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ED Informal Phone Consult Risk, Benefits


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ED Informal Phone Consult Risk, Benefits

By Tom A. Augello, CRICO

Related to: Communication, Diagnosis, Cures Act: Opening Notes, Emergency Medicine

Guest Commentators

Ellen Epstein Cohen, JD; Adler, Cohen, Harvey, Wakeman, Guekgazian; Boston, MA

Luis Lobon, MD, MS, FACEP; Cambridge Hospital; Cambridge, MA


This legal report is the third in a series of excerpts from a point-counterpoint by a physician and a medical malpractice defense attorney. They spoke at a Harvard-sponsored patient safety conference in the 2009, about the benefits and risks of increasing telephone consults in Emergency Departments. Dr. Luis Lobon is Site Chief for the Cambridge Campus Emergency Department of the Cambridge Health Alliance, and is an emergency medicine specialist by training. He advocated for wider use of telephone consults in the ER. But Dr. Lobon was followed by Boston defense attorney Ellen Cohen who offered some words of caution.

First, Dr. Lobon:


We’re going to talk a little bit about multidisciplinary interactions and what best to identify those interactions that consults, particularly those consults that originate in the Emergency Department… So what constitutes an ED or an Emergency Department phone consultation? Several examples of those could be: “you saw this patient in clinic the other day. I just have them in the ED now, could you please advise me on what you did and how to proceed from here?” Another one would be: “there’s a case here that we have worked up. We are not sure how to proceed, and I would like to maybe get, you know, your thoughts on it.” Another one that is not so I would say collegial or friendly would be “gee, you’re forcing me to perform a procedure because you don’t want to come into the emergency department to help me out with this fracture dislocation.” Those are some. There are many others as you can imagine.

Dr. Lobon explained that his hospital system participated in a performance improvement program that was sponsored by his malpractice insurer. Several hospitals got together to choose a project, and Dr. Lobon’s ED chose ‘phone consultations.’ The practice has in the past lacked protocols. The informality may present risks to patients and liability for providers.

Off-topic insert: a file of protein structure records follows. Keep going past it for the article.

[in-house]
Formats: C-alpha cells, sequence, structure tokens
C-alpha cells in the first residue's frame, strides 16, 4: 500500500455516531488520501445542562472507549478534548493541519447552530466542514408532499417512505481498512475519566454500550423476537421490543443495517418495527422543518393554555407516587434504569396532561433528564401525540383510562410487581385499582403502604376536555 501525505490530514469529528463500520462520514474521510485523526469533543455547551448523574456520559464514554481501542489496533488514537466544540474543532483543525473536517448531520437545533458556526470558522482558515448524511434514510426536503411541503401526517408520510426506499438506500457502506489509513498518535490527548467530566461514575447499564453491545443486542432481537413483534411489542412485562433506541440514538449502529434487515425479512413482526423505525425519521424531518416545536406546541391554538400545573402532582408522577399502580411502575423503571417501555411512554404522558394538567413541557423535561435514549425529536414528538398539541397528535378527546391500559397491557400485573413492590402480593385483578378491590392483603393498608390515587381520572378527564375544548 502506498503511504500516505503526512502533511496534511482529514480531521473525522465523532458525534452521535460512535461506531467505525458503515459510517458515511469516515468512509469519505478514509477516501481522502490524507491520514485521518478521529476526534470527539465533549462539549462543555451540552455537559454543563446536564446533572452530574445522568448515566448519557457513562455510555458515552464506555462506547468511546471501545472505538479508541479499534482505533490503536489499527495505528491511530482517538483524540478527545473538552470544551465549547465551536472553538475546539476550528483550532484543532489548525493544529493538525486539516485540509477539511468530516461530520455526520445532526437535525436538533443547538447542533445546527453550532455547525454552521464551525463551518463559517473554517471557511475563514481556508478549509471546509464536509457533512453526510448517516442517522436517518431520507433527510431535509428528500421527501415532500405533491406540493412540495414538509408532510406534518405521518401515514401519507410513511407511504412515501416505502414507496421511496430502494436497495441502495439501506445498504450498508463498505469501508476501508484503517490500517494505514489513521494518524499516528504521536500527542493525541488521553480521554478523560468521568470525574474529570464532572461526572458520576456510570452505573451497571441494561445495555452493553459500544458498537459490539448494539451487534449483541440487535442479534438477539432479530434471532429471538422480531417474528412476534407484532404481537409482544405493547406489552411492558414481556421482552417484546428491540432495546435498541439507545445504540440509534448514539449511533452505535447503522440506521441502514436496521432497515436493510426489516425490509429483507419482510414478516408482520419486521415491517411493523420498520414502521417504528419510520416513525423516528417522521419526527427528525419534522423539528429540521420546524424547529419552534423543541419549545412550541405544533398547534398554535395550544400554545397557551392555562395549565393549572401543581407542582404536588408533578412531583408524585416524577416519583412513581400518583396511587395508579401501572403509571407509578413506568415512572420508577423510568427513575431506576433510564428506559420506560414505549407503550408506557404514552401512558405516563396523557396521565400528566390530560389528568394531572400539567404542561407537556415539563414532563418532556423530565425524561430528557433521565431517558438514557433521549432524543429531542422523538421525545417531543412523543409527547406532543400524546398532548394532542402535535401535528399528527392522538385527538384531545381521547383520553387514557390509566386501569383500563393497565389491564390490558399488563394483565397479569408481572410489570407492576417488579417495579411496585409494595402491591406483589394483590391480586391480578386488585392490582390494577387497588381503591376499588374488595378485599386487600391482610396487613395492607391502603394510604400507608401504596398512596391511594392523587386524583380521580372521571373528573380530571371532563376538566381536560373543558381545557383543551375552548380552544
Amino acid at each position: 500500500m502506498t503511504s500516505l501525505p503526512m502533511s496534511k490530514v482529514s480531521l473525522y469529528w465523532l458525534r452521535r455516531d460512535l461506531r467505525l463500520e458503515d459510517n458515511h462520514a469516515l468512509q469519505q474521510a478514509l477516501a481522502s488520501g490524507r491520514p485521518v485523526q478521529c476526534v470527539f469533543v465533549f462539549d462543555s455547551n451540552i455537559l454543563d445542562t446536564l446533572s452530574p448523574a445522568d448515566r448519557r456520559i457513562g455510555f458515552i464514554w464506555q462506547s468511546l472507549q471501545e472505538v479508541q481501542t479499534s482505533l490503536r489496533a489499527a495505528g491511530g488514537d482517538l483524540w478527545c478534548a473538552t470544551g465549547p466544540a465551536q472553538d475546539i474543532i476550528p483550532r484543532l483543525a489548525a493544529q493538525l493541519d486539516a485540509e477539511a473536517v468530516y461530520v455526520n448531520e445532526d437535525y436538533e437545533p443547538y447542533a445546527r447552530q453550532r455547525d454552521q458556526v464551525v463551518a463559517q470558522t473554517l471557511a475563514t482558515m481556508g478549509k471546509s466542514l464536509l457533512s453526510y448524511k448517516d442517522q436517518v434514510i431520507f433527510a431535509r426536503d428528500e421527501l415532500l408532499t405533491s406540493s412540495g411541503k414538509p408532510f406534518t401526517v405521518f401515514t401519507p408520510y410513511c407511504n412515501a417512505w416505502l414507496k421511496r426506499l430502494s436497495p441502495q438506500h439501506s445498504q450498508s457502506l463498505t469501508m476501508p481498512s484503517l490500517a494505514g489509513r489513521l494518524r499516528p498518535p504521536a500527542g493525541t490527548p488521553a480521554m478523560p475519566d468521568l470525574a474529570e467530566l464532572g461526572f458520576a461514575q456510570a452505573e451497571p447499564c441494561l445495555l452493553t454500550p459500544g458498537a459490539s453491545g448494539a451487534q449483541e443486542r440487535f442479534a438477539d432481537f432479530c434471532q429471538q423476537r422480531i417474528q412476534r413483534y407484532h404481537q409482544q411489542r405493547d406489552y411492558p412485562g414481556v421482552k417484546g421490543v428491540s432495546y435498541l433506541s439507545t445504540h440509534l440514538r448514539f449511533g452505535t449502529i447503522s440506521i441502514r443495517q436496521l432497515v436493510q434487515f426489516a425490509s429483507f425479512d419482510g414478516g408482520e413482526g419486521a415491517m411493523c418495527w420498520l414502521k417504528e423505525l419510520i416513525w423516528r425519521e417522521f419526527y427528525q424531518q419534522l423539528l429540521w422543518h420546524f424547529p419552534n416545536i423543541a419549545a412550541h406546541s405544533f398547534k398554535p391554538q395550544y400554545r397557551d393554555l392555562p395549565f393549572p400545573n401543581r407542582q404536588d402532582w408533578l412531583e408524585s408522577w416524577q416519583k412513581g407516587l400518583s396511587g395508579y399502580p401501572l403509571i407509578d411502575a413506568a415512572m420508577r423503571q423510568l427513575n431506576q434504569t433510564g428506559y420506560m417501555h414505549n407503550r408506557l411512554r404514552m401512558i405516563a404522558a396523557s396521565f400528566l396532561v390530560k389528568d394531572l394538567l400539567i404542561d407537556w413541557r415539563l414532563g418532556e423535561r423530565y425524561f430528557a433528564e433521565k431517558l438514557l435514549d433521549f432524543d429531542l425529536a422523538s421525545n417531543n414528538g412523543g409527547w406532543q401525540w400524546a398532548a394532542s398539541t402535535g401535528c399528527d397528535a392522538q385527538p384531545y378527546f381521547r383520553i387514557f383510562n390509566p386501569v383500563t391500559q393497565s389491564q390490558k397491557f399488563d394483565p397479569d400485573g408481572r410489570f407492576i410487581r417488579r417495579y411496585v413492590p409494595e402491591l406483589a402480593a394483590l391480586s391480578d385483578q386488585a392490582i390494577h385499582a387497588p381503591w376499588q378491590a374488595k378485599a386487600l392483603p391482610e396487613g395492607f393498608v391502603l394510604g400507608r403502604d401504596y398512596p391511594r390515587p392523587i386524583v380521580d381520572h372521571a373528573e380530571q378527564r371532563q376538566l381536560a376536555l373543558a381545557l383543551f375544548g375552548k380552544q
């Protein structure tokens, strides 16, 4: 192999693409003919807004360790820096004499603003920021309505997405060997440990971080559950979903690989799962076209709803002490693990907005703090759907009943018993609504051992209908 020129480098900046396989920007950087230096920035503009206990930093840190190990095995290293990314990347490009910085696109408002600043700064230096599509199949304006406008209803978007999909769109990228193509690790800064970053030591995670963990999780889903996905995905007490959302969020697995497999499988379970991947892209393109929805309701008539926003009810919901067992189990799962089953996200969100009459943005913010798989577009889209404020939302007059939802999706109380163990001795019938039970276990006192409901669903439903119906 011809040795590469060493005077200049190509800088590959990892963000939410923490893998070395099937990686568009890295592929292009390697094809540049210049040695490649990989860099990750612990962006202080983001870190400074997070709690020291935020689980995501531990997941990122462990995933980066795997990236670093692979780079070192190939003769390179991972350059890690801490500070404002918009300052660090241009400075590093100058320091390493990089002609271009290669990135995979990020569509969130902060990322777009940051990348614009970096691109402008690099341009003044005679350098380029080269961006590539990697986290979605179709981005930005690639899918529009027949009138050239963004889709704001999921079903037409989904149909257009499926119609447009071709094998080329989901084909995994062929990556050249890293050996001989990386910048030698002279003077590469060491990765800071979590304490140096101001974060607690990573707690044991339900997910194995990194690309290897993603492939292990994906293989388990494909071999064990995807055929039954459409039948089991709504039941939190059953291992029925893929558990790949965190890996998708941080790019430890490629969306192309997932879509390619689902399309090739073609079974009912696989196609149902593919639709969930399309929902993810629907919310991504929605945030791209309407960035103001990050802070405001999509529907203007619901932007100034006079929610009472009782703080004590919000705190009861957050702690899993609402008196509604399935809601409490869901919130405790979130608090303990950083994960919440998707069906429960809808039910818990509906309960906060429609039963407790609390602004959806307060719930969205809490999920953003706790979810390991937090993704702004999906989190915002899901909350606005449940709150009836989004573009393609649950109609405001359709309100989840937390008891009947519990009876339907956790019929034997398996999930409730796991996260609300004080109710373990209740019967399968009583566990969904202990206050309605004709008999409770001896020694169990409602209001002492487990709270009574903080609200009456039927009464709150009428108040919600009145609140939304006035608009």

“From the perspective of the emergency physician—being one of them—I admit that I can obtain a lot of gain from a quick phone consultation in a very short period of time. That satisfies my needs and those of my patient. From the consultant, they are being nice to the emergency department. They are being team players. They are participating in everything else that the institution has asked them to participate. At the same time they are avoiding a trip to the emergency department at 3:00 in the morning on Saturday night. That’s something to be considered. So there are so many advantages and this is a very well established practice. Why are we questioning it? Well, the main reasons why we question phone consultations have to do with the safety of our patients. From the emergency department physicians, we have no documentation to support our recommendations that we are going to apply to our patients before they leave or as follow up. From the consultants in many instances, they don’t even know what we’re asking them to do. So, ‘I saw the patient in clinic yes, what would you like me to do? You know, I don’t understand. I’m in the middle of something, you caught me off guard. What do you want me to do?’ Only to find a day, two, three, four days later, or unfortunately in court sometimes, that, as a consultant, your name was collected on the medical record as being part of the workup or treatment of a patient when you have absolutely no recollection about it. So after all this negatives, how do I feel about ED phone consultations? I would support them and I’m going to tell you why. At our institution, we have decided to include the curbside phone consultation as part of our overall institutional consultation policy and procedure. This phone consultation guidelines would be a best practice in our organization and from the both the consultant and the emergency physicians we’ll need to include key elements, some of which would include from the emergency physician. We will need to clearly state the reason for the consult with clear goals and objectives. We would also set limits to what the emergency physicians will be able to do, provide care, procedures, etc. without the physical presence of the consultant in the emergency department. From the consultant side, they need to clearly understand that they are engaging in patient care, and they will be responsible for any recommendations that they will provide the emergency department with. They will also follow-up the procedures that will be established as far as documentation by the institution and will also have the opportunity to be credited for these emergency phone consultations. Thank you.